On the surface, it looks like Colorado had a strong running game in 2018. Travon McMillian ran for 1,009 yards on just 201 carries, and the Buffaloes averaged 143 rushing yards per game, which OK.
The trouble was, Colorado's next two leading rushers were Steven Montez and Kyle Evans, both of whom averaged less than three yards per run. As a team, the Buffaloes averaged 3.8 yards per attempt, which is pretty close to the Mendoza Line when it comes to running the pig. Only two Pac-12 teams, Washington State and Stanford, averaged fewer YPC than that. (For comparison, conference leader Arizona averaged 4.9 YPC).
Coach Mel Tucker seems to have noticed the same flaw in the Buffaloes, and has been harping about toughness all spring. After Colorado's scrimmage on Friday, Tucker raved about some red zone situations in which the offense rammed it in.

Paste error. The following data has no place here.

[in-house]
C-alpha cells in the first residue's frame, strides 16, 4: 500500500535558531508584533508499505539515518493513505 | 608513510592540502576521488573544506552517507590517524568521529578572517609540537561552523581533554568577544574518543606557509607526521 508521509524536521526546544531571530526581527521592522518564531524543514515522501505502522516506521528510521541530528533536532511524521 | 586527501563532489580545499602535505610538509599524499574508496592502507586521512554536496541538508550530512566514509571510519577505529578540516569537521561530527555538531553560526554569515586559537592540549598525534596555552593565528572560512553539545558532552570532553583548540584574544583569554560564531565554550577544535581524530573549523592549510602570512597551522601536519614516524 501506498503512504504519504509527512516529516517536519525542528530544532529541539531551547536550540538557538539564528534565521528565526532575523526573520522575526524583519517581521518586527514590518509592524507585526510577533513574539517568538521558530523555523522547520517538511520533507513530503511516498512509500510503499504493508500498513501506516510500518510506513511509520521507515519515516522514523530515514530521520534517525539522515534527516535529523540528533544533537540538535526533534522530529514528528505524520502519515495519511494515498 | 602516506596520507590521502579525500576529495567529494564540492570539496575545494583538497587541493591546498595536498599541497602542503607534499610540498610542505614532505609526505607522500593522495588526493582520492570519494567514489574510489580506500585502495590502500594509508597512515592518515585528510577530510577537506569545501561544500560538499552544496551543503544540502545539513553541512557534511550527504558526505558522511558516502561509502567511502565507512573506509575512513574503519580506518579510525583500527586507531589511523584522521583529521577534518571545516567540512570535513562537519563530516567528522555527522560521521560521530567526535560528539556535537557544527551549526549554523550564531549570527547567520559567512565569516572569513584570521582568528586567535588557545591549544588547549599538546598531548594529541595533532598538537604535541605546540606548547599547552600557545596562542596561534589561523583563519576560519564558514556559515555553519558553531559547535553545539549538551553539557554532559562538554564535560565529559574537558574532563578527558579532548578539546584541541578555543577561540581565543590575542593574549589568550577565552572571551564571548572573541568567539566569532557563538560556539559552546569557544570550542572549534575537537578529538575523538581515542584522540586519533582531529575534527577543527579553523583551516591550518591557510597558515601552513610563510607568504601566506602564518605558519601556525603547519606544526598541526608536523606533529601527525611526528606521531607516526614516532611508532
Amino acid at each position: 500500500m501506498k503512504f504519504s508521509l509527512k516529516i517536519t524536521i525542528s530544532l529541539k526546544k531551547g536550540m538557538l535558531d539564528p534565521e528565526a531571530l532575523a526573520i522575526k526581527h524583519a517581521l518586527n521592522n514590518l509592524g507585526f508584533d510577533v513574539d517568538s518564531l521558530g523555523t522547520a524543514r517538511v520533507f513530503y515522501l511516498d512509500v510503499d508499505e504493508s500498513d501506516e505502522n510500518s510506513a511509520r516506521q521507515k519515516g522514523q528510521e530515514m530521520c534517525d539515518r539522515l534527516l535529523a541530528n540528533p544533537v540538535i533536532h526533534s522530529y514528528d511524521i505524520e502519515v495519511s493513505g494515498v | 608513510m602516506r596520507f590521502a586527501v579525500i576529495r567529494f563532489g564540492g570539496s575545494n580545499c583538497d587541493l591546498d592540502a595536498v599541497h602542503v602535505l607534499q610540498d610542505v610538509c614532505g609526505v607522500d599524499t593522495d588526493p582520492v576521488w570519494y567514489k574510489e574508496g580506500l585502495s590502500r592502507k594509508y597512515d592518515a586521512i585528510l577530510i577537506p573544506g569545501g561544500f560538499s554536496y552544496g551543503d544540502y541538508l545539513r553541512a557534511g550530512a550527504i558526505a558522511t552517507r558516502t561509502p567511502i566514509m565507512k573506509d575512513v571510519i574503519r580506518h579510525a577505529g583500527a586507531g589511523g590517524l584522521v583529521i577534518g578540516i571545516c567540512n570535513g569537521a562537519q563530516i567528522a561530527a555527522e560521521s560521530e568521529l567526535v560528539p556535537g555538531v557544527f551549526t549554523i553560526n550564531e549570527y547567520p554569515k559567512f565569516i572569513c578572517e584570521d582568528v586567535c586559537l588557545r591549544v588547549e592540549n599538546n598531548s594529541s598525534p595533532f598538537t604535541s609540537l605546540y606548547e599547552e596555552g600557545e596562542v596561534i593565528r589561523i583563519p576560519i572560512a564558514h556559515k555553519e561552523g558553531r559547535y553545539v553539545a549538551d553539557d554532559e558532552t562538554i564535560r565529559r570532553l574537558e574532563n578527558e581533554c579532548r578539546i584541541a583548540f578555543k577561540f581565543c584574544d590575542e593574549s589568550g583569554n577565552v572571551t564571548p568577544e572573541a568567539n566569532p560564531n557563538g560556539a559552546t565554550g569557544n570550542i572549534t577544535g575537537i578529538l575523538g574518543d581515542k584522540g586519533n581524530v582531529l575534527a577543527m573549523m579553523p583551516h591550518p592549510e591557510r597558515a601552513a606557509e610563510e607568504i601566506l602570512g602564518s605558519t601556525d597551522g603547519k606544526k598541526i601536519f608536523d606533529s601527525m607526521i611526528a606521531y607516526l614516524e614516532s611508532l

"We were in some situations where we really tried to pound it in and I thought we were physical on both sides of the ball," Tucker told reporters. "The offense popped some runs, the defense made some stops in the running game. The physical nature in the trenches, we were able to see that in a scrimmage format."
It's tough to say how well this is going to work against other teams, but you can run the ball against Pac-12 defenses. This year, CU plays five Pac-12 teams that allowed at least four yards per carry in 2018 -- regrettably, the Buffs miss Oregon State, which allowed 6.9.
If this is going to be CU's identity under Mel Tucker, as it sounds like it is, the Buffaloes have a big opportunity to throw a power run game behind Steven Montez and the rest of the offense.